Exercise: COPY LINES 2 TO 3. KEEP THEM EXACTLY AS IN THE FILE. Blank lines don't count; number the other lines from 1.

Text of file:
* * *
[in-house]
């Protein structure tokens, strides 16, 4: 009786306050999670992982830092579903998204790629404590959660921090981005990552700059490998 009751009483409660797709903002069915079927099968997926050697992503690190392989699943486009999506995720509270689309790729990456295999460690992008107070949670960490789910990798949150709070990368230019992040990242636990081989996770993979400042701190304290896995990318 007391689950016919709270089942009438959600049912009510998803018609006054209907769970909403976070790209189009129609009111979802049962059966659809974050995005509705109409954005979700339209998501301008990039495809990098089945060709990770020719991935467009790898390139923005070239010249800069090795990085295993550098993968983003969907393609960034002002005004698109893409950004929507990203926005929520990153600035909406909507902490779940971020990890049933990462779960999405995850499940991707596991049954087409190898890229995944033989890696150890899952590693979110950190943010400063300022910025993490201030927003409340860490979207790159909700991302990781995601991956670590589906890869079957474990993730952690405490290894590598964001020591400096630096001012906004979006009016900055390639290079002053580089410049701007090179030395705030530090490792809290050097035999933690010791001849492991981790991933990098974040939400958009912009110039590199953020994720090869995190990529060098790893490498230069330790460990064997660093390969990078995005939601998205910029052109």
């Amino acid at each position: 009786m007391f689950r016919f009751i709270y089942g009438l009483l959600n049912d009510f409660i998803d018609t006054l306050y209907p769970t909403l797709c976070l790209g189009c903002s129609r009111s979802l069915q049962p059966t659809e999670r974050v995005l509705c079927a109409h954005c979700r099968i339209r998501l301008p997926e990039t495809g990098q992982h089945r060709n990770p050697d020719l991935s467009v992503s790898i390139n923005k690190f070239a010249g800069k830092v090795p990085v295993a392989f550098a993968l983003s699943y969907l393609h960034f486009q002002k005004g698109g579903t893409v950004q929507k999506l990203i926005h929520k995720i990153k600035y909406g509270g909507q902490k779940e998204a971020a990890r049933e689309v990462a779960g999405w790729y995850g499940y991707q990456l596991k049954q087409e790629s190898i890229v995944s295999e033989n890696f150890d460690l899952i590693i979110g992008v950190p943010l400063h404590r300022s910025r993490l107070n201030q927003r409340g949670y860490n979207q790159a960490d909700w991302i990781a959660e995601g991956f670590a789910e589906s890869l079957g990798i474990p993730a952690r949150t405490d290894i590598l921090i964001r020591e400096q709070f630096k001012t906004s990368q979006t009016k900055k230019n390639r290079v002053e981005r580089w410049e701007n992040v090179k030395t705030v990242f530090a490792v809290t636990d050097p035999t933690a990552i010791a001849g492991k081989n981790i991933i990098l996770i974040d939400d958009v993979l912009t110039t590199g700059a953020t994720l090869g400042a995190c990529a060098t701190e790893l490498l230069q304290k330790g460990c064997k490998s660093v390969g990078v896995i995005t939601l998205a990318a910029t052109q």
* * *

């Protein structure tokens, strides 16, 4: 009786306050999670992982830092579903998204790629404590959660921090981005990552700059490998 009751009483409660797709903002069915079927099968997926050697992503690190392989699943486009999506995720509270689309790729990456295999460690992008107070949670960490789910990798949150709070990368230019992040990242636990081989996770993979400042701190304290896995990318 007391689950016919709270089942009438959600049912009510998803018609006054209907769970909403976070790209189009129609009111979802049962059966659809974050995005509705109409954005979700339209998501301008990039495809990098089945060709990770020719991935467009790898390139923005070239010249800069090795990085295993550098993968983003969907393609960034002002005004698109893409950004929507990203926005929520990153600035909406909507902490779940971020990890049933990462779960999405995850499940991707596991049954087409190898890229995944033989890696150890899952590693979110950190943010400063300022910025993490201030927003409340860490979207790159909700991302990781995601991956670590589906890869079957474990993730952690405490290894590598964001020591400096630096001012906004979006009016900055390639290079002053580089410049701007090179030395705030530090490792809290050097035999933690010791001849492991981790991933990098974040939400958009912009110039590199953020994720090869995190990529060098790893490498230069330790460990064997660093390969990078995005939601998205910029052109």
């Amino acid at each position: 009786m007391f689950r016919f009751i709270y089942g009438l009483l959600n049912d009510f409660i998803d018609t006054l306050y209907p769970t909403l797709c976070l790209g189009c903002s129609r009111s979802l069915q049962p059966t659809e999670r974050v995005l509705c079927a109409h954005c979700r099968i339209r998501l301008p997926e990039t495809g990098q992982h089945r060709n990770p050697d020719l991935s467009v992503s790898i390139n923005k690190f070239a010249g800069k830092v090795p990085v295993a392989f550098a993968l983003s699943y969907l393609h960034f486009q002002k005004g698109g579903t893409v950004q929507k999506l990203i926005h929520k995720i990153k600035y909406g509270g909507q902490k779940e998204a971020a990890r049933e689309v990462a779960g999405w790729y995850g499940y991707q990456l596991k049954q087409e790629s190898i890229v995944s295999e033989n890696f150890d460690l899952i590693i979110g992008v950190p943010l400063h404590r300022s910025r993490l107070n201030q927003r409340g949670y860490n979207q790159a960490d909700w991302i990781a959660e995601g991956f670590a789910e589906s890869l079957g990798i474990p993730a952690r949150t405490d290894i590598l921090i964001r020591e400096q709070f630096k001012t906004s990368q979006t009016k900055k230019n390639r290079v002053e981005r580089w410049e701007n992040v090179k030395t705030v990242f530090a490792v809290t636990d050097p035999t933690a990552i010791a001849g492991k081989n981790i991933i990098l996770i974040d939400d958009v993979l912009t110039t590199g700059a953020t994720l090869g400042a995190c990529a060098t701190e790893l490498l230069q304290k330790g460990c064997k490998s660093v390969g990078v896995i995005t939601l998205a990318a910029t052109q």